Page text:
Indeed, Bell talks about the sound of frogs below the mall, a sound which dissipates when someone walks near. This is the closest Bell gets to a literal representation of a post-human dystopia, in which man has been gone for so long that nature has overwritten it. And, almost poetically, the video ends with a group of police officers finding Bell and escorting him out the building. There is a shot as they lead him out, in which their boots loudly crunch glass and detritus, that is so perfect it feels almost staged. It consolidates so many fears, in the failure of commerce, a police state, empty space, controlled behaviour, that it leaves the viewer (and Bell) unnerved, uncertain.
It is, of course, hard not to escape the shackles of hauntology in Bell’s videos. As proposed by Derrida, hauntology can broadly be defined as an obsession with ‘lost futures’, a regressive, fixative urge to ‘return’ to a moment which never happened. Tanner writes that ‘hauntology posits that the past notions of the future have in some way failed, causing a disruption of time as an orderly sequence of past, present, and future.’ This is certainly the case for vaporwave, which revives old trends, layers them with the contexts of our time, and makes something new out of them; and yet, despite the sinuous link between vaporwave and Bell’s videos, the direct application of hauntology to the malls is much more slippery than it might seem.
One angle of approach would be to posit the malls as hauntological sites by virtue of their failures. Yet hauntology is typically concerned with the past bearing on the present; whilst Bell’s videos consider the malls in present contexts, they almost invert the hauntological urge. It is as if they deliver a missive from an unknown future, in which the sites of capitalism are decomposing and broken.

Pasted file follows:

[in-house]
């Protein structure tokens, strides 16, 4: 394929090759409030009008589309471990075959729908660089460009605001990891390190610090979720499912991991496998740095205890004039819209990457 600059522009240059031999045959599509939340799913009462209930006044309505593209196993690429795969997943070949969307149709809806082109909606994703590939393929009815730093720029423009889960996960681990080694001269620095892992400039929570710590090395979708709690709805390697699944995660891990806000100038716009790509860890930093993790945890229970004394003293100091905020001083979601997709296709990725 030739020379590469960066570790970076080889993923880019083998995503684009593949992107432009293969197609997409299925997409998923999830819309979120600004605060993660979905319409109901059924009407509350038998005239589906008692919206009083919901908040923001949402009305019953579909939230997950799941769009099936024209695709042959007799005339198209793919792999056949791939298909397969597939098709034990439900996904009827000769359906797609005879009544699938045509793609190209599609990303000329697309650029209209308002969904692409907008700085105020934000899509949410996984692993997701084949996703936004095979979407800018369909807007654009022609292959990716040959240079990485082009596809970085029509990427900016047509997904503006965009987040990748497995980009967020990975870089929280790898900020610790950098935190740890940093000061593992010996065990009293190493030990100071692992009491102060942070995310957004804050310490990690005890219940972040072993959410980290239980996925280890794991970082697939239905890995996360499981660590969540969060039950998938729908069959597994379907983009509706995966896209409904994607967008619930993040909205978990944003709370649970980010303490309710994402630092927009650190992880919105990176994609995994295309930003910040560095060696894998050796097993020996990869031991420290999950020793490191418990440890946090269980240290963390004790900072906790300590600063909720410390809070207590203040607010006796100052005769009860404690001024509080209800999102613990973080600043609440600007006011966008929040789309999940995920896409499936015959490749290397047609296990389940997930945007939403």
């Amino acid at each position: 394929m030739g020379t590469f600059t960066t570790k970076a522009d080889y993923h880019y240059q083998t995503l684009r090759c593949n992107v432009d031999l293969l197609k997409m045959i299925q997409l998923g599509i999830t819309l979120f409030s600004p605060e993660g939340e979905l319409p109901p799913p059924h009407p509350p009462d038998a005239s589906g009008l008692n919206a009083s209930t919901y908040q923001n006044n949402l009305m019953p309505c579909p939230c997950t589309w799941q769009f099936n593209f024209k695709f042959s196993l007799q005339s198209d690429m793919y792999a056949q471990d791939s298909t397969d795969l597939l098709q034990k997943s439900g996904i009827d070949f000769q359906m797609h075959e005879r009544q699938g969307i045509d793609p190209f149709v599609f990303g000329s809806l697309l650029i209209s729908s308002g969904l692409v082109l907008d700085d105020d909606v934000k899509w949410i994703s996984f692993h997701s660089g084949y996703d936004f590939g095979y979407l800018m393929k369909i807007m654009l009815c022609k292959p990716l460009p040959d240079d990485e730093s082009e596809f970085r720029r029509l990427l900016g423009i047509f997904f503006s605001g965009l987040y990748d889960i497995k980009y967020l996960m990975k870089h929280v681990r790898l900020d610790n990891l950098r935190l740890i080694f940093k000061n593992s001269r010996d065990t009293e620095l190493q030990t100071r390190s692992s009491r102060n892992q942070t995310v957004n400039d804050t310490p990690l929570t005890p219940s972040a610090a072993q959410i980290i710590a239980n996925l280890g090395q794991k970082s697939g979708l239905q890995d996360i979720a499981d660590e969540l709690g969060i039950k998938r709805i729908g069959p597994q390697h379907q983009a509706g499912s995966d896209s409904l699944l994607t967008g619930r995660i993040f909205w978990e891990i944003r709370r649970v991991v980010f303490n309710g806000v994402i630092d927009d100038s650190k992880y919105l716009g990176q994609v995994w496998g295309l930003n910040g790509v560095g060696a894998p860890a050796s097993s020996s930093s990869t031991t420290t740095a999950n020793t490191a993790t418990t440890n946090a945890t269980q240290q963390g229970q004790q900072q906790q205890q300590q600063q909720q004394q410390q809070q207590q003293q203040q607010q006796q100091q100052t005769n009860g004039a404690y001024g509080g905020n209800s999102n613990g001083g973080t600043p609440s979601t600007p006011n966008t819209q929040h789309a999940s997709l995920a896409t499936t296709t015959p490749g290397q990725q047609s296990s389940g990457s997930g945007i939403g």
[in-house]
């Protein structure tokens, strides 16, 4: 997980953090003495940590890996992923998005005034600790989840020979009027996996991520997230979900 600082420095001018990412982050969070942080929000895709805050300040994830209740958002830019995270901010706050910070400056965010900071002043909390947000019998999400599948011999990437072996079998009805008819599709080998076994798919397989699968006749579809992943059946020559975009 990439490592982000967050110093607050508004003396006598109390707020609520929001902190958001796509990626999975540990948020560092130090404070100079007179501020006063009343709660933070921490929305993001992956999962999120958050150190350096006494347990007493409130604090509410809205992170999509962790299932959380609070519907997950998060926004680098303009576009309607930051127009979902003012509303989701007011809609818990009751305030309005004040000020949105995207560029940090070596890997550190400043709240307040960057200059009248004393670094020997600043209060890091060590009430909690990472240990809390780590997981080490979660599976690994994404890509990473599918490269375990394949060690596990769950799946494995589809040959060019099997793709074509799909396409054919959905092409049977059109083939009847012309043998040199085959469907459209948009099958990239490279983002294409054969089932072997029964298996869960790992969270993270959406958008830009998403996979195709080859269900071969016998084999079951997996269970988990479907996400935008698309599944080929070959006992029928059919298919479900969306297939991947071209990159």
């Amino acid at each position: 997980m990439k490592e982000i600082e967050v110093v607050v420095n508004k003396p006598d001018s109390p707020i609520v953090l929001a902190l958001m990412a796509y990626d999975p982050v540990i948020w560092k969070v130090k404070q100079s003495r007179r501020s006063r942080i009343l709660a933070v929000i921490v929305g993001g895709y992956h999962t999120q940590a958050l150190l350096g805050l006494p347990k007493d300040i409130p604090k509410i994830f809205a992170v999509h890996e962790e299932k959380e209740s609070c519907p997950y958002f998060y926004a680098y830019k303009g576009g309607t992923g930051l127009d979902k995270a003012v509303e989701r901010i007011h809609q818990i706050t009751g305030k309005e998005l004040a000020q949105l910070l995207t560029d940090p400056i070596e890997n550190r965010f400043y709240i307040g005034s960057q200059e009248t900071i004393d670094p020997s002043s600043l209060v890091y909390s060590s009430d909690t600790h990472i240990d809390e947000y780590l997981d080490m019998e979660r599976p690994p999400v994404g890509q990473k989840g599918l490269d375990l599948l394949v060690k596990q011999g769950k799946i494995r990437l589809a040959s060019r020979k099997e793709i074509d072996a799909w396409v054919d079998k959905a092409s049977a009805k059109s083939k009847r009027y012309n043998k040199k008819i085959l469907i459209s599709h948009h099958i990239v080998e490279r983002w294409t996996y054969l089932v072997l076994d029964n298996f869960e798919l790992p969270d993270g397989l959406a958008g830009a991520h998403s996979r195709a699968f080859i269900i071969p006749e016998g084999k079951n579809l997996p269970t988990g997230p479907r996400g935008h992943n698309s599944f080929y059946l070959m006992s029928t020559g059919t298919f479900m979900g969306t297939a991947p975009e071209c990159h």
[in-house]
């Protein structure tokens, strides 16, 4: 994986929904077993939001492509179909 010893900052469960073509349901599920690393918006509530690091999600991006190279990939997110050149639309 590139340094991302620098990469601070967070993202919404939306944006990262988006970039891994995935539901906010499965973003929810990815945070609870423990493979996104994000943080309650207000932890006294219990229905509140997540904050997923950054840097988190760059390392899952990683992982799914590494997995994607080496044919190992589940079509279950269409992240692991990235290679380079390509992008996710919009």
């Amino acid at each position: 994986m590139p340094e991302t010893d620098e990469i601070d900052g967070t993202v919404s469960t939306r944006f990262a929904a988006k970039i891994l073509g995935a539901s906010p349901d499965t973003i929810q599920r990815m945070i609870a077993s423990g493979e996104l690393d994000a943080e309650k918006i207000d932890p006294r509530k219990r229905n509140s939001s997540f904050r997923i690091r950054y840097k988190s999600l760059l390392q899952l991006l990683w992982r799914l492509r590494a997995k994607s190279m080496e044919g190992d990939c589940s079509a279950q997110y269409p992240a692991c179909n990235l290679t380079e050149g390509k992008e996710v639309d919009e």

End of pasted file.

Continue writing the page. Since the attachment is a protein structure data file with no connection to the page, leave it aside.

It is not hard to see that the malls drip with decay. Whilst it could be argued that this decay, this rot, has always been present, and it is only with the corroding force of time that we have been allowed to see them, they are too pointed as failures of capitalism to truly be considered a future which has not come to pass; they are a future which is likely to come to pass in the next few years. This is perhaps the clearest distinction between the malls and the vaporwave aesthetic. Where vaporwave derives its power from asserting an almost accelerationist future, in which the processes and false edges of capitalism have crystallised into their own weird simulacra, the malls simply… Exist. There is only so far theory can take you; I believe it is to here.
If the malls are indeed sites of failed futures, then Bell’s videos act as funerals for those futures.
His tone is certainly mournful. Though he approaches the malls fairly neutrally, and in his first-person viewpoint allows us to experience them without being guided, there is a pervasive sense of sadness. In the Rolling Acres Mall, for example, he talks over lingering shots of a geometric metal ceiling-piece about how nobody is around to appreciate them any more, and how that’s a shame. When he does talk about the malls, it is as if he is a parent, with a very keen sense of both their successes and failures. What can’t be denied is his genuine appreciation for their beauty, their architecture, and design.